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Transcript of Remarks by Russian Minister of Foreign Affairs Sergey Lavrov at Joint Press Conference Following Talks with ROK Minister of Foreign Affairs and Trade Yu Myung-hwan, Seoul, April 24, 2009


The talks have marked an important stage in carrying out the agreement to elevate Russian-Korean relations to the level of a strategic partnership which the presidents of our countries reached in Moscow in September 2008. This policy rests on a very solid material base: last year, our commercial and economic relations developed rapidly, trade increased 25 percent and reached practically 20 billion dollars. This is a very serious figure.

We have many large, promising projects including in the energy sphere and in the sphere of transport infrastructure; I also mean possible Russian gas provision and projects related to reconnecting the Trans-Korean Railway and linking it to the Trans-Siberian Railway.

Of course, these plans depend largely on conditions in Northeast Asia as a whole. We are certainly disturbed by the situation now obtaining in the wake of the well-known events to which the UN Security Council gave an assessment in its Presidential Statement. That was a consensus assessment and Russia shares it. The situation is undoubtedly complicated, but not hopeless. Now the chief thing for all, I stress, for all parties is not to succumb to emotions and not to make any abrupt motions that can only aggravate the state of affairs.

We talked about it in Pyongyang yesterday and today and felt our arguments had been heard. Hopefully all other Six-Party participants will show the same attitude. We’re convinced it’s necessary to see the chief goal, which is to create conditions for resuming the Six-Party Talks from where they stopped. And in so doing it’s important to retain the positive experience accumulated since the September 2005 agreement and consider the mistakes that have occurred over this period.

I mean, first of all, the need for all six states to fulfill the obligations contained in the 2005 agreement and not avoid fulfilling them under pretexts that have nothing to do with the task of denuclearizing the Korean Peninsula.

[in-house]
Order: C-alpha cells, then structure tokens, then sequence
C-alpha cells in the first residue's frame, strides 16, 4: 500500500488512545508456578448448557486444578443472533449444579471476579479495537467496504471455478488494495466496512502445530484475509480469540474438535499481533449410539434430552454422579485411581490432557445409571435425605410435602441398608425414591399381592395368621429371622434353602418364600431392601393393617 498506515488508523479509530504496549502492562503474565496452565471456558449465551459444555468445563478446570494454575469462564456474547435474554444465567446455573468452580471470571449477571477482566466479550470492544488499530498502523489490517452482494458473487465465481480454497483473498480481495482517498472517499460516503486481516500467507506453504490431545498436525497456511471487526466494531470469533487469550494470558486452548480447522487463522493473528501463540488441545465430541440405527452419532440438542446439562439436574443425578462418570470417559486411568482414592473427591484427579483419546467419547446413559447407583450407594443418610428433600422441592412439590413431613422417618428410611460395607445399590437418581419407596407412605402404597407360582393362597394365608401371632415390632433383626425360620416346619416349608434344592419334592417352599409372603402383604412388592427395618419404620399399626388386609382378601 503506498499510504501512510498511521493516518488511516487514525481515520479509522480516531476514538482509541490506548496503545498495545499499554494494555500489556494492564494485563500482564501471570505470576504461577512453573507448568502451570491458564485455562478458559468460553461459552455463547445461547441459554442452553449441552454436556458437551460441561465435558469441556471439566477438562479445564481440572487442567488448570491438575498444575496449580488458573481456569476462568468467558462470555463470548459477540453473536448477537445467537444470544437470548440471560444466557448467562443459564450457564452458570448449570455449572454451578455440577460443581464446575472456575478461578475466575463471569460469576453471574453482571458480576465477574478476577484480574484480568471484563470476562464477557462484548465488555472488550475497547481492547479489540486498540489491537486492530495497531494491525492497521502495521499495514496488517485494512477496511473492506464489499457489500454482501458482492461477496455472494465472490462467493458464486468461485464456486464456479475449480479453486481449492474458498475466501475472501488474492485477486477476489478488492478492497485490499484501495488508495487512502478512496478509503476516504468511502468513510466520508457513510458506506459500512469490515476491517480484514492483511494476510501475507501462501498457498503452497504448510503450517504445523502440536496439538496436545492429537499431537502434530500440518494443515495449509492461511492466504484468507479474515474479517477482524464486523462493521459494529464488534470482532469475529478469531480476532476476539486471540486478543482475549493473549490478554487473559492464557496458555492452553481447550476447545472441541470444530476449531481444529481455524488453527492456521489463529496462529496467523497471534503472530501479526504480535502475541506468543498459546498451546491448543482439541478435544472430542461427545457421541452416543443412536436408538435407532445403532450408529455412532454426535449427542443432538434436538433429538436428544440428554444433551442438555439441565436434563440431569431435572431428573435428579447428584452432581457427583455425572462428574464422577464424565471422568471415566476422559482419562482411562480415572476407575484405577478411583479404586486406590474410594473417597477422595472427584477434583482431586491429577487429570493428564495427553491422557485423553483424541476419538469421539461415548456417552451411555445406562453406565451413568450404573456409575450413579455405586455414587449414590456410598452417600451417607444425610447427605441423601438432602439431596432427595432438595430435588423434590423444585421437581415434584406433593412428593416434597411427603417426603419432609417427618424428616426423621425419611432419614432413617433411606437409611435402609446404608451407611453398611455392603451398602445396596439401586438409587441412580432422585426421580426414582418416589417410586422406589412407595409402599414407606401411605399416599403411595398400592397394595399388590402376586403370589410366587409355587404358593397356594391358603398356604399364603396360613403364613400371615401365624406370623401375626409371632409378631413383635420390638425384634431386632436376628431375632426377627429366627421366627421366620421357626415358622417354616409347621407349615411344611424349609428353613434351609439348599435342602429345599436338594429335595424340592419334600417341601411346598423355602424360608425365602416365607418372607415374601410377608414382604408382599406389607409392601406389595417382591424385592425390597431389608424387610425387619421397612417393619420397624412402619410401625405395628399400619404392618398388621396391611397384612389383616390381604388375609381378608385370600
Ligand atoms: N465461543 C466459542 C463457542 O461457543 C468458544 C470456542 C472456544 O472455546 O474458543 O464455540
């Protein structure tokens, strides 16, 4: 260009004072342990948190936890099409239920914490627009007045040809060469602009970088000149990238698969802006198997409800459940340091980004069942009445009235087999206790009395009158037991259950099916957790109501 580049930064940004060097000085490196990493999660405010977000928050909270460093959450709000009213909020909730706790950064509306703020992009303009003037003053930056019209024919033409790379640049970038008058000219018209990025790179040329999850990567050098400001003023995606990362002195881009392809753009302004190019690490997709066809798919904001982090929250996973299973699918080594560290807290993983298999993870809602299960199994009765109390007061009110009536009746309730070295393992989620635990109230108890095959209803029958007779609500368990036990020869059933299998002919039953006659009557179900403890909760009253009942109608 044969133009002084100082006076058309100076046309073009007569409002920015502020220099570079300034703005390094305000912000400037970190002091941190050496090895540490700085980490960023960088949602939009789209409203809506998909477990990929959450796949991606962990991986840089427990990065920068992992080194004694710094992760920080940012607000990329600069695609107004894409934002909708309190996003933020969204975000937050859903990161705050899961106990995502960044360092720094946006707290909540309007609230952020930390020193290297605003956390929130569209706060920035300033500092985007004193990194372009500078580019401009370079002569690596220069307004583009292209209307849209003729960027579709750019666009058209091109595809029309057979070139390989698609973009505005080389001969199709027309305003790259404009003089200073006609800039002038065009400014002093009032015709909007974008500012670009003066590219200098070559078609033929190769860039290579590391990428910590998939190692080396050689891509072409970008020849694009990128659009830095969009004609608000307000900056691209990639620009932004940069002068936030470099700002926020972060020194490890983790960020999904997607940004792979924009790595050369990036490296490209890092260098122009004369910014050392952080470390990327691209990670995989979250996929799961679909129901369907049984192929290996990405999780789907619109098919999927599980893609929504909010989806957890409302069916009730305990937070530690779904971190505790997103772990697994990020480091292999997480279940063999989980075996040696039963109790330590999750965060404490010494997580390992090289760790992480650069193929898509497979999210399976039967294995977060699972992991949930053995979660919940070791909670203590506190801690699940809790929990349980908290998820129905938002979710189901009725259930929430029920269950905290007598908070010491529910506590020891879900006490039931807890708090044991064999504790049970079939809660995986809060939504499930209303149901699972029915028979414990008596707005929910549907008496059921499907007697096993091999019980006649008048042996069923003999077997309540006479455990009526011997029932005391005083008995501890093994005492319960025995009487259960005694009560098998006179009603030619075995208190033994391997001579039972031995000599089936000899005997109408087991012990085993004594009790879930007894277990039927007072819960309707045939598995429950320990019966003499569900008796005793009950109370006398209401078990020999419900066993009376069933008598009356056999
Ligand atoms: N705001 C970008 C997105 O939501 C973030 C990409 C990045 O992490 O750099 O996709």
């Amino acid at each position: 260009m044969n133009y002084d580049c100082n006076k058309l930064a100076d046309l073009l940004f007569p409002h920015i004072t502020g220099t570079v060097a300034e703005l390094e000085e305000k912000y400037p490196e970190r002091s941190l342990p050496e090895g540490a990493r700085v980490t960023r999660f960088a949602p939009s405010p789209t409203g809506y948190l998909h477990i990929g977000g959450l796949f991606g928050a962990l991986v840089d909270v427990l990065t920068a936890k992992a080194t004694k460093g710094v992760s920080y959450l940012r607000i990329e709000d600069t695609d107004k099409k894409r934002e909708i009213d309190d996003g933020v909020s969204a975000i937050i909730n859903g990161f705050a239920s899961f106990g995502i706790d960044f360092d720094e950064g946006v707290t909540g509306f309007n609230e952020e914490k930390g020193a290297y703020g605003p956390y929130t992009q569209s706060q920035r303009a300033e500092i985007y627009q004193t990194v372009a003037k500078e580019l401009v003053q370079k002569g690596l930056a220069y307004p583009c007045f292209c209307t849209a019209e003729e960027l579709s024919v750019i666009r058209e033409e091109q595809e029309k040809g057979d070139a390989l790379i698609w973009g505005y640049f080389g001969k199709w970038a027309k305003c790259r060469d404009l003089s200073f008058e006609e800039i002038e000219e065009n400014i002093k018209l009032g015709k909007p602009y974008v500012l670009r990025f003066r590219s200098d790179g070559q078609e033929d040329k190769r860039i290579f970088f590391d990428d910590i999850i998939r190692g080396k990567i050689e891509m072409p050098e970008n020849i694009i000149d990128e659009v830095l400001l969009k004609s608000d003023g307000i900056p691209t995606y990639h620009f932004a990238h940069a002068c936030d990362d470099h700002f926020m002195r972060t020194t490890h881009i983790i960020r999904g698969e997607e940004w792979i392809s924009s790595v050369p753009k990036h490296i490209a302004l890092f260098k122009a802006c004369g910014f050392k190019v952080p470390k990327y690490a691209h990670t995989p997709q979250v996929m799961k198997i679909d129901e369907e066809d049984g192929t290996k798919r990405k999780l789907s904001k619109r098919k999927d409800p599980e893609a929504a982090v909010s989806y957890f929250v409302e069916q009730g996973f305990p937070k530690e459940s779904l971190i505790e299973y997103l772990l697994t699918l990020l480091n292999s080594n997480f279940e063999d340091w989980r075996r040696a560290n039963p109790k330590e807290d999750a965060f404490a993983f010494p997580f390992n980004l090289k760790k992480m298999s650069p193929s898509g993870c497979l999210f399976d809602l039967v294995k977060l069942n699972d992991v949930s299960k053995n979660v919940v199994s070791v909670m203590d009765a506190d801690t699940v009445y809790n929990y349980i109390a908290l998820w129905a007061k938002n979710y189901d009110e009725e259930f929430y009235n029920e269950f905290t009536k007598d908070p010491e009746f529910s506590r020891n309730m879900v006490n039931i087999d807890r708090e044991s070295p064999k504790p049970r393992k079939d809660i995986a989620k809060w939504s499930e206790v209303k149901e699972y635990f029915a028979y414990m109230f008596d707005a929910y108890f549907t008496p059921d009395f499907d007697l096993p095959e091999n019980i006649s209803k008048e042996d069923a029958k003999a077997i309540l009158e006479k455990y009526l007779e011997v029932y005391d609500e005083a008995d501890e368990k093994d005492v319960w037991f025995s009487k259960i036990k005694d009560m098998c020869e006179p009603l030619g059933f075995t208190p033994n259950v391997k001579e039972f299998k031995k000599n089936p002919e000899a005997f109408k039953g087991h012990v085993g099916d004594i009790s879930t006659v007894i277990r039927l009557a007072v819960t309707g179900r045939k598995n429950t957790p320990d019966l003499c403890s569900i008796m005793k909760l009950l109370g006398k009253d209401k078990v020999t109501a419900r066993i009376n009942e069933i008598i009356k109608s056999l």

Actions that will be directed at creating conditions for resuming talks and steps for fulfilling all obligations assumed are today an absolute priority. I hope no one will be trying to artificially rock the situation, and even less so, use it as a pretext for promoting an arms race in the region, forming military-political blocs, speeding up the creation of missile defense sites, renouncing constitutional provisions and declaring the need to possess nuclear-missile potential. We, regrettably, hear such statements from a neighboring country, and this greatly disturbs us.

In the framework of the Six-Party process, there was established a Working Group on a Northeast Asia Peace and Security Mechanism led by Russia. Since its establishment we have advanced despite considerable difficulties. The meeting of the group held in Moscow in February 2009 has shown that there is a real chance of agreeing on the principles of a mechanism which would guarantee the security of all states in the region and not allow preservation of nuclear weapons here. If we lose the understanding reached, if we fail to bring it to legal accords, then we will make a big mistake.

We talked utterly frankly about all this in Pyongyang yesterday and today; we reaffirmed our stance in favor of the resolution of these issues and return of the DPRK to the NPT regime. We hope that our North Korean partners have heard us. We also hope that all other Six-Party participants will draw conclusions from the events that occurred to a significant degree because not each of us had been fulfilling our obligations.